Forget Liverpool and Man United, investors should focus on e-sports
E-sports is now worth over US$1 billion, and the majority of devotees in the world are in the Asia-Pacific, says DBS CIO
10 Jan 2020 | Tom King

The daily grind to work, which was for decades tolerated thanks to newspapers, was then followed by the original iPod. Chances are these days however, your train or bus is now packed with zombie-like travelers locked to their phone screens playing League of Legends or CS:GO.

Underpinned by the ubiquitous smartphone, gaming is thriving across Asia. And for a growing number of players, it is also a source of revenue. Investors should also take note, according to Hou Wey Fook, chief investment officer at DBS Bank. 

For some, the gaming industry is no longer just a pastime but a full-time career. Professional gamers are earning substantial sums that are as much as or more than those earned by athletes in traditional sports. According to the website “Esports Earnings”, the current highest earner is Denmark’s Johan Sundstein with earnings of just under US$7 million.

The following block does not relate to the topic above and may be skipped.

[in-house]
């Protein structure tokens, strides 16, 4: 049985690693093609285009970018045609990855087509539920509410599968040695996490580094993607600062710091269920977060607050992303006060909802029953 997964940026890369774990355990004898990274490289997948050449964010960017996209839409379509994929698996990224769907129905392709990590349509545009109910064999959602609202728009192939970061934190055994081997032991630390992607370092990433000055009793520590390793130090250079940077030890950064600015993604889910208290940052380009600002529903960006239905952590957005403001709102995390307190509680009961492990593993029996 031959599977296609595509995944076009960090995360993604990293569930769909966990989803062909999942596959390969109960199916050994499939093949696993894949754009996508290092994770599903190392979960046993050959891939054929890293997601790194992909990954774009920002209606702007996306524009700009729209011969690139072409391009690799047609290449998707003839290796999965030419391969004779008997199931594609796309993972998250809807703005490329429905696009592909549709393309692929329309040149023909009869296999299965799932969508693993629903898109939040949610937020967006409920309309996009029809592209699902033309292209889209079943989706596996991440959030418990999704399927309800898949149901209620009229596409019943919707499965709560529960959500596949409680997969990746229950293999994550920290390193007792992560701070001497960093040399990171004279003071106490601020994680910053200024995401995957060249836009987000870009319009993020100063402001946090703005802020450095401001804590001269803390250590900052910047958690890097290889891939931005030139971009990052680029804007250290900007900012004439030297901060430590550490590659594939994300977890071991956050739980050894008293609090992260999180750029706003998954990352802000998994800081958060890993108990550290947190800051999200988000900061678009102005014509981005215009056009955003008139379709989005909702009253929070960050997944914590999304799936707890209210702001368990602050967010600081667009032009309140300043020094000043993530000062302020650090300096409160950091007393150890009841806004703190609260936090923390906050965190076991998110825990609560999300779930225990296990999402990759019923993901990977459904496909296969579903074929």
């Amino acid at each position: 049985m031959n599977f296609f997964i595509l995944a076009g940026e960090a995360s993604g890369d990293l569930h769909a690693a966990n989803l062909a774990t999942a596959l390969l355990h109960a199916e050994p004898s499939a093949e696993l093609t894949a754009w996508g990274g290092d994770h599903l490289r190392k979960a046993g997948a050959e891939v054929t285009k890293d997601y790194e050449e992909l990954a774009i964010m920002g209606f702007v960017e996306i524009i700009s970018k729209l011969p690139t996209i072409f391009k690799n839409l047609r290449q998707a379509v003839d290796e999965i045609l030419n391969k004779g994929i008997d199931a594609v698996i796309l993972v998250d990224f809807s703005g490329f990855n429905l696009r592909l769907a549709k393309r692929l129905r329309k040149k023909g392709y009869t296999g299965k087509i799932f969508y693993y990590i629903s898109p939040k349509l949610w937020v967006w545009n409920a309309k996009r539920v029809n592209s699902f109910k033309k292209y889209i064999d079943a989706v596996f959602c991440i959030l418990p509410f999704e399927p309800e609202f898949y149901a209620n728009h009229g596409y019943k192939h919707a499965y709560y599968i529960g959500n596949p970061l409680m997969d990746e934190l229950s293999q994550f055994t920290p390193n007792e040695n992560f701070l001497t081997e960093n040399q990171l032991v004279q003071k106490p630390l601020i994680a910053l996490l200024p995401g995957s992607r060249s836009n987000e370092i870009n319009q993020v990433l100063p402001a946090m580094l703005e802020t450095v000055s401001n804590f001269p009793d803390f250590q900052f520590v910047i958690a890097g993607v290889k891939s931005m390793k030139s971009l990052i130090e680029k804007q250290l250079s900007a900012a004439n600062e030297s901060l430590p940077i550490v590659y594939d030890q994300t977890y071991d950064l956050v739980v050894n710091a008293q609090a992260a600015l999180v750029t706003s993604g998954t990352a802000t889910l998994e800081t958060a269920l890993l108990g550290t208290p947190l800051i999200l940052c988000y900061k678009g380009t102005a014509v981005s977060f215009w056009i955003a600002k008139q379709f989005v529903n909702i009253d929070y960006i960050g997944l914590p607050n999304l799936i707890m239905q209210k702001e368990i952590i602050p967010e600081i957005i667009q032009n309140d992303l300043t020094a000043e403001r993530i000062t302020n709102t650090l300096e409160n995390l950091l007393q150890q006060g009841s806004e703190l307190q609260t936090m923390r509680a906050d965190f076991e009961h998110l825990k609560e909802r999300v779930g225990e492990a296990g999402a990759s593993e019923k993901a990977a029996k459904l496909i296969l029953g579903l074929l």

Indoor stadiums throughout Asian capitals are now regularly hosting sold out e-sports events with hundreds of thousands of online viewers streaming the action live.

Speaking at his bank’s New Year presentation to its private banking customers, Hou rolled off a string of numbers supporting his belief that the burgeoning electronic sports sector is now a serious investment option.

According to Hou, worldwide e-sports revenue is now US$1.1 billion and the global e-sports audience is expected to reach 645 million by 2022. Asia is also home to the majority of e-sports devotees with 57% based in the Asia-Pacific region.

The sector is being monetized by global brands such as Samsung, Budweiser and Adidas grasping the opportunities to sponsor events, leagues or players. Prize money for e-sports events is also now getting weighty, challenging established sports like tennis and golf, which along with football, are falling out of favour with millennials and Generation Z.  

Despite the rise of e-sports, Hou does not see the total demise of regular sports just yet. “Traditional sports will unlikely be negatively impacted by e-sports as the two are not mutually exclusive,” Hou said to The Asset.

For investors, the beneficiaries of this wave include major game companies. Game developers are involved in almost every facet of e-sports from games publishing to the creation of leagues and the hosting of tournaments. This vertical involvement allows them to benefit from sponsorships, media rights, and merchandising/ticketing.

Hou also says investors should look to streaming platforms and hardware manufacturers together with the stocks of global semiconductor and semiconductor equipment companies to take advantage of the e-sports momentum.